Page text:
i talked a bit about this on twitter. we saw CATS on Christmas, bringing back an ancient tradition of going to the movies on other peoples’ holidays (which has since been co-opted by people who celebrate Christmas, much like the ancient traditions that were co-opted into Christmas). the point of my posting on twitter was that i liked the movie. it was a good adaptation. but i want to break it down further here. if you’re planning on seeing the movie, and don’t want to be influenced by my analysis, stop reading here, because i’m going to be detailing exactly what i liked about it, and what i didn’t like about it.

Some Background:

i was introduced to CATS in second grade by my best friend Katie. she had the soundtrack, the behind the scenes book, and had seen the stage production. we spent many a recess playing CATS, despite me not knowing any of the story. she was always Victoria. i was Griddlebone (because she was pretty). our other friend (who i want to say was actually named Victoria, but could be wrong) was Jennyanydots. in retrospect, it could probably be considered my first fandom.

for my birthday that year, i got the behind the scenes book, and tried to do face paint to look like the cast, but we only had access to the cheesy grease paint sticks from Halloween. mom did her best, though, and i love her more for it.

sometime late in high school, i learned that there was a movie of CATS. i was dead set against seeing it because i wanted to see the stage version first. then i watched part of it and got hooked. when we had the chance, we picked up our own copy and the obsession began again. i started doing face paint with better supplies, and learned some of the choreography. i made at least three fan cats (three whose names i remember: Moriarty, Spike, and either Mickey or Stevie. the last two were litter mates, and i can’t remember which was mine). Spike is the one who stuck around the longest, and i still remember hir markings (and apparently Spike is genderfluid, which i didn’t have a word for when ze was created).

i did finally get to see the stage production when it was on tour through my area, and it was everything i hoped it would be.

suffice to say, i have a long history with CATS, and while i’m no expert, i’m a well informed fan.

What I Liked:

the casting was great. i had no issues what so ever. i didn’t need convincing on any of the cast members, particularly those in starring roles. i have no idea who the ensemble was, but the big names were not a problem for me. i was looking forward to seeing Jason Derulo as Tugger, Judy Dench as Old Deuteronomy, Ian McKellan as Gus the Theatre Cat, Rebel Wilson as Jennyanydots, Taylor Swift as Bombalurina, Jennifer Hudson as Grizabella, Idris Elba as Macavity.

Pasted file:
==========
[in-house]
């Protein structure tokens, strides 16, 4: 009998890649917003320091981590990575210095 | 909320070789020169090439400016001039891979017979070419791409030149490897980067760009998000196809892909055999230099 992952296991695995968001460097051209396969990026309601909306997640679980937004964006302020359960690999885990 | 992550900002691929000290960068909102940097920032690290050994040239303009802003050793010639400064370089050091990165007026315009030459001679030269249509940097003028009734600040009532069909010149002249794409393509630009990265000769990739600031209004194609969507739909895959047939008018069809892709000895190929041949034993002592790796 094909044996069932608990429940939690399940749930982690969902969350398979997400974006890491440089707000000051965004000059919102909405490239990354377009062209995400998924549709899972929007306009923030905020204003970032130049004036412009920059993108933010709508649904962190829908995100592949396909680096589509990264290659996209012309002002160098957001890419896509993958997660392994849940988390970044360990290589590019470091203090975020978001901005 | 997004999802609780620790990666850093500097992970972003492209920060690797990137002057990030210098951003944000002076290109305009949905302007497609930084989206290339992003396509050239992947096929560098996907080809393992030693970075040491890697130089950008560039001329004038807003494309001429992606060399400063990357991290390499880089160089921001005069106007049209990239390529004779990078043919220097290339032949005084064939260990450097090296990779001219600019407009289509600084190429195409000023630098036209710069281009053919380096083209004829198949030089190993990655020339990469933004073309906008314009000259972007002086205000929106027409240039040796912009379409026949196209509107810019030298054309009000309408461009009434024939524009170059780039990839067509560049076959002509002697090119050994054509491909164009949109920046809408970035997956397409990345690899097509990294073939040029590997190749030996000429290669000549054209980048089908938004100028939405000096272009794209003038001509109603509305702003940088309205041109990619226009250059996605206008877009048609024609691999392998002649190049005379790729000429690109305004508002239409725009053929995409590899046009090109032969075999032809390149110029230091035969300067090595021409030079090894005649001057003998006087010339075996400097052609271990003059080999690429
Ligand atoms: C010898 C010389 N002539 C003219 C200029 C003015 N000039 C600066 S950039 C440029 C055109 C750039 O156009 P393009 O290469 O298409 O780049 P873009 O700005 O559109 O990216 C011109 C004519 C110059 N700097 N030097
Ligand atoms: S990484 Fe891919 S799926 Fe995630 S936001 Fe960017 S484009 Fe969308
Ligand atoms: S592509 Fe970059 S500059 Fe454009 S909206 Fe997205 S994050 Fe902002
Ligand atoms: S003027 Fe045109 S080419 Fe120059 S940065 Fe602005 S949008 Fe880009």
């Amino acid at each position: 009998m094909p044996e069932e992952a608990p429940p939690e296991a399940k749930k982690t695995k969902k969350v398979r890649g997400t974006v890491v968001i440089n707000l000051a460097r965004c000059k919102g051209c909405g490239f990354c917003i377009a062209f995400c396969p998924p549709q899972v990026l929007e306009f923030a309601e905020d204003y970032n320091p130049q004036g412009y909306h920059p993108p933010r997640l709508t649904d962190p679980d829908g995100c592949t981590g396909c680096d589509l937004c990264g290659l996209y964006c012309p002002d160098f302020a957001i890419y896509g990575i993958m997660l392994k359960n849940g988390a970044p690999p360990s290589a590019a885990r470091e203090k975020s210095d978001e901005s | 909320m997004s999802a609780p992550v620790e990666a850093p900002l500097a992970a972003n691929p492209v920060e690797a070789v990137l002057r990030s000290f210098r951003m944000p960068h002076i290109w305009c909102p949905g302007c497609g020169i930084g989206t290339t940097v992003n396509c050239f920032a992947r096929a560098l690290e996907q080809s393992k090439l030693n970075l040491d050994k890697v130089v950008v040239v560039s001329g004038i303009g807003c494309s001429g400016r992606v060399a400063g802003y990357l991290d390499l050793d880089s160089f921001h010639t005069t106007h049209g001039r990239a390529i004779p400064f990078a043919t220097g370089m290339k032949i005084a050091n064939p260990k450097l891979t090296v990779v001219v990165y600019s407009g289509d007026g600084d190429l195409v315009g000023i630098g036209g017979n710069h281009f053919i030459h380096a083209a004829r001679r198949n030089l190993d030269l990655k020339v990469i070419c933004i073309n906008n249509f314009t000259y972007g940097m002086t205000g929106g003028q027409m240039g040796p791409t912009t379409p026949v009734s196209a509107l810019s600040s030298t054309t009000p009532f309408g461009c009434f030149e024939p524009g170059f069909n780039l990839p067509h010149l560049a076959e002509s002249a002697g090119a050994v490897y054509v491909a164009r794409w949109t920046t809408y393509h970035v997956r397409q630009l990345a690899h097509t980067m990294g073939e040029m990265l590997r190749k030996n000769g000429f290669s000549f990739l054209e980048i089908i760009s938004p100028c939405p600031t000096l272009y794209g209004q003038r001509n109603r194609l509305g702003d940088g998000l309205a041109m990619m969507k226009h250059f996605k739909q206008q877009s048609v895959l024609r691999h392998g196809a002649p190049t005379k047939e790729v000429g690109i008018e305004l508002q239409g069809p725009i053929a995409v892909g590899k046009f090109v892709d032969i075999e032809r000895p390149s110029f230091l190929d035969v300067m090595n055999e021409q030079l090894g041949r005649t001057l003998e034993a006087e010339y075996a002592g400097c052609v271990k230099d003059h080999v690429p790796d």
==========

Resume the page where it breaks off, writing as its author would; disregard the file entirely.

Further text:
the framing of the story worked great. it allowed the introduction of the concepts, like what the Jellicle Ball is all about, without seeming really out of place. the minimal dialogue that was added helped to bridge the gaps between songs and fill in more of the little details that someone who had never heard/seen the musical might have missed. the story as presented in the movie is that Victoria has been abandoned in an alley and found by Munkustrap and the ensemble of Jellicles. she’s introduced to the tribe and learns who they are through fun songs. as a new potential Jellicle, Victoria doesn’t have the same knowledge as the rest of the tribe, so when Grizabella (a former associate of Macavity) shows up, Victoria isn’t scared or wary. it’s ultimately this innocence that proves Victoria’s worth as a Jellicle and allows Grizabella to be the Jellicle choice.

Macavity had a more solidified and prominent role in the story. instead of just being a vague threat who kidnaps Old Deuteronomy midway through the story, he’s kidnapping all the performers to force Old Deuteronomy to choose him (she doesn’t). when she refuses, Macavity whisks her away to Growltiger’s barge, where he’s also stowed the other contenders (Jennyanydots, Gus, and Skimbleshanks). Since she won’t cooperate, the dastardly crew will make Old Deuteronomy walk the plank. This is when Mr. Mistofolees does his greatest trick, bringing Old Deuteronomy back to the theatre in time to make the choice to send Grizabella to the Heavyside Layer.